DriverGuide Scan Screen Shots

March 5th, 2009

We just uploaded some screen shots of our DriverGuide Scan so you can see what it looks like before you download.

Share and Enjoy:
  • Print
  • Digg
  • Sphinn
  • del.icio.us
  • Facebook
  • Mixx
  • Google Bookmarks
  • Blogplay

Scrubbing Our Comments

April 2nd, 2008

We’ve collected tens of thousands of download comments and ratings from our members and while the vast majority are helpful and serious, some folks out get confused or are just joking around and put in bogus entries, so we did some housekeeping and cleaned out the invalid ones.

Share and Enjoy:
  • Print
  • Digg
  • Sphinn
  • del.icio.us
  • Facebook
  • Mixx
  • Google Bookmarks
  • Blogplay

Company Pages Open to Everyone

March 21st, 2008

We have one of the most complete databases of device manufacturers out there.  We’ve got about 5,000 companies in our database, and for most of them we’ve got websites, phone numbers, addresses, product listings, and more.  We used to make this information available only to our members and tech professionals, but now we’re making it available to everyone.  Perhaps we’ll leave it open to the public, perhaps we’ll restrict access again to only our members.  Let us know what you think.

Share and Enjoy:
  • Print
  • Digg
  • Sphinn
  • del.icio.us
  • Facebook
  • Mixx
  • Google Bookmarks
  • Blogplay

DriverGuide News: A whole new look…

October 28th, 2005

DriverGuide is proud to announce our new design! It’s the same site you’ve always known, now with a better interface. Beyond merely improving the look we’re also working to improve the interfaces to many of our features, making things more friendly to novice users while not losing any of the features important to veteran users. And many exciting new features and services are on the horizon and will be launched in the coming weeks and months.

And if you find bugs and want to switch back to the old look/interface until we resolve them you can do that by choosing the appropriate option in the left hand nav.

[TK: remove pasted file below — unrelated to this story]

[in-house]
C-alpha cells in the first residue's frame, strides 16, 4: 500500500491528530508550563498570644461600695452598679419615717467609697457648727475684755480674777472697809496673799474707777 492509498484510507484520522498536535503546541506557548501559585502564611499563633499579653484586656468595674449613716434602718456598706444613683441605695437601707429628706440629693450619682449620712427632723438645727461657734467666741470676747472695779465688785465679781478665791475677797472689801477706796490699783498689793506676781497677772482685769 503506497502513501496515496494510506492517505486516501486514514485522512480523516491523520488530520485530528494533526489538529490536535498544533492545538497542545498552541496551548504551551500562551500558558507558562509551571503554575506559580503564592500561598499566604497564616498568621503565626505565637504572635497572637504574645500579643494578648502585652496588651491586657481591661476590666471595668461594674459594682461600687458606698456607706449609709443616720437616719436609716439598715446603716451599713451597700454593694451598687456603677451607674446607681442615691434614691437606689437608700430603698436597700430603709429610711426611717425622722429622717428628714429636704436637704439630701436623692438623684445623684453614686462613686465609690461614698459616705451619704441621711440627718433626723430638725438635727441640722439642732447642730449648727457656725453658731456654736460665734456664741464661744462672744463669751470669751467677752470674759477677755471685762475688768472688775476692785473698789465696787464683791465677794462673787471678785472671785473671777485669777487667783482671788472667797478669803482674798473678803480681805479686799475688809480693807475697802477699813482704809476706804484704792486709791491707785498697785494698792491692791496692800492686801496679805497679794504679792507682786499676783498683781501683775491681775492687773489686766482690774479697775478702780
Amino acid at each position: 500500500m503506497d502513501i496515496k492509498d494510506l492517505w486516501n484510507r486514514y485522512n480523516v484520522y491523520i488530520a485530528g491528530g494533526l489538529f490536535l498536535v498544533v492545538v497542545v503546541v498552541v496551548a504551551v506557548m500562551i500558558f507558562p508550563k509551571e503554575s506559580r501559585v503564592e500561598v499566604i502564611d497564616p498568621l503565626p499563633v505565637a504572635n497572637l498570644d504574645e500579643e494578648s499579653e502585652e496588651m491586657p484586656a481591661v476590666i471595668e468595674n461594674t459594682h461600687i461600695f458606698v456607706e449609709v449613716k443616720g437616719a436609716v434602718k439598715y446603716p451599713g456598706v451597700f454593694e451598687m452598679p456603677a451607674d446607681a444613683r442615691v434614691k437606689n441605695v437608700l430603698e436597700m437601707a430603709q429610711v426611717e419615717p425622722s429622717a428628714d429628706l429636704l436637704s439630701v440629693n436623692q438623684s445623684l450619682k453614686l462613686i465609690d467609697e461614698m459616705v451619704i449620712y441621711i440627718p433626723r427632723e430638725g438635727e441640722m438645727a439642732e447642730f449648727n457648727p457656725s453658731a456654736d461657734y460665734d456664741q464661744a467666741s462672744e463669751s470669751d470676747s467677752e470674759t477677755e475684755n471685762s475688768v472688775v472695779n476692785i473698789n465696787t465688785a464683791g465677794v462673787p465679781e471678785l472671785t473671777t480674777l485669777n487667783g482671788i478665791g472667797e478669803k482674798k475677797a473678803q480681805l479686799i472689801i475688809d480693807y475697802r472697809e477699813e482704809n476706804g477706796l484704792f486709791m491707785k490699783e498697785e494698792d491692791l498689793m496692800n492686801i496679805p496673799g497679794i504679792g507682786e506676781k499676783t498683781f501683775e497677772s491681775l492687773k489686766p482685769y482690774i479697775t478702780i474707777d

Share and Enjoy:
  • Print
  • Digg
  • Sphinn
  • del.icio.us
  • Facebook
  • Mixx
  • Google Bookmarks
  • Blogplay

Windows XP SP3 Preview Surfaces Online

October 5th, 2005

“Though Microsoft still won’t confirm that it will release a third service pack for its Windows XP operating system, a preview version of the software update has been made available on the Web.”

Windows XP SP3 Preview Surfaces Online

Share and Enjoy:
  • Print
  • Digg
  • Sphinn
  • del.icio.us
  • Facebook
  • Mixx
  • Google Bookmarks
  • Blogplay

Microsoft’s OneCare, Antivirus, Firewall, Spyware Remover, and more

September 19th, 2005

Microsoft is preparing to release a product they call OneCare, it is a suite of security related apps which goes a few steps beyond the critical update patching of WindowsUpdate. It will include a far more functional firewall (than that provided in Windows), antivirus, spyware remover, backup automator, and disk fragmentation automator. Price has not been announced, but is expected (by the author of the article cited) to be ~$40/year.

As the article also points out, it is nice to know that Microsoft, not profiting enough from selling the OS, can now profit even more from the issues surrounding its insecurity, and in the process drive other competitors in that space out of business. I am not suggesting that Microsoft has been directly responsible for all of the security woes of the platform, not at all. Any dominant platform would be by its popularity the target of script kiddies, virus writers, bot net builders, etc. But, Microsoft has made their job considerably easier by their decisions and neglect. One example would be the fact that a virgin install of XP from media if directly connected to the internet would be vulnerable to and extremely often become infected with various worm-borne contaminants before it was able to be patched via Windows Update. The time before the average computer on the average network would be infected is something like 7 minutes, seriously. Either you need to have a hardware firewall (firewalled router) or you need to take the steps outlined by SANS, steps which should have been at the very least implemented by Microsoft in the original media. Other OSes have made other choices about which services/ports to allow open and vulnerable by default, and their choices (most often: none) have meant their OS can at least survive into its critical initial patching. Obviously if you’ve bought XP recently, or on a recent computer then you’ve been safe via the SP2-related protections, but that’s a bit too late for so many users, and the damages (hundreds upon hundreds of millions if you believe the news media reports of worm-related damage, not to mention annoyance from bot nets delivering spam and conquering more PCs) should be paid off (I would argue) by the profits they will reap from OneCare. Or, since that’s totally impossible/impractical, give OneCare away for free, as a penance for their many gaffes of the past, present, and future. Will it happen? Almo$t certainly not.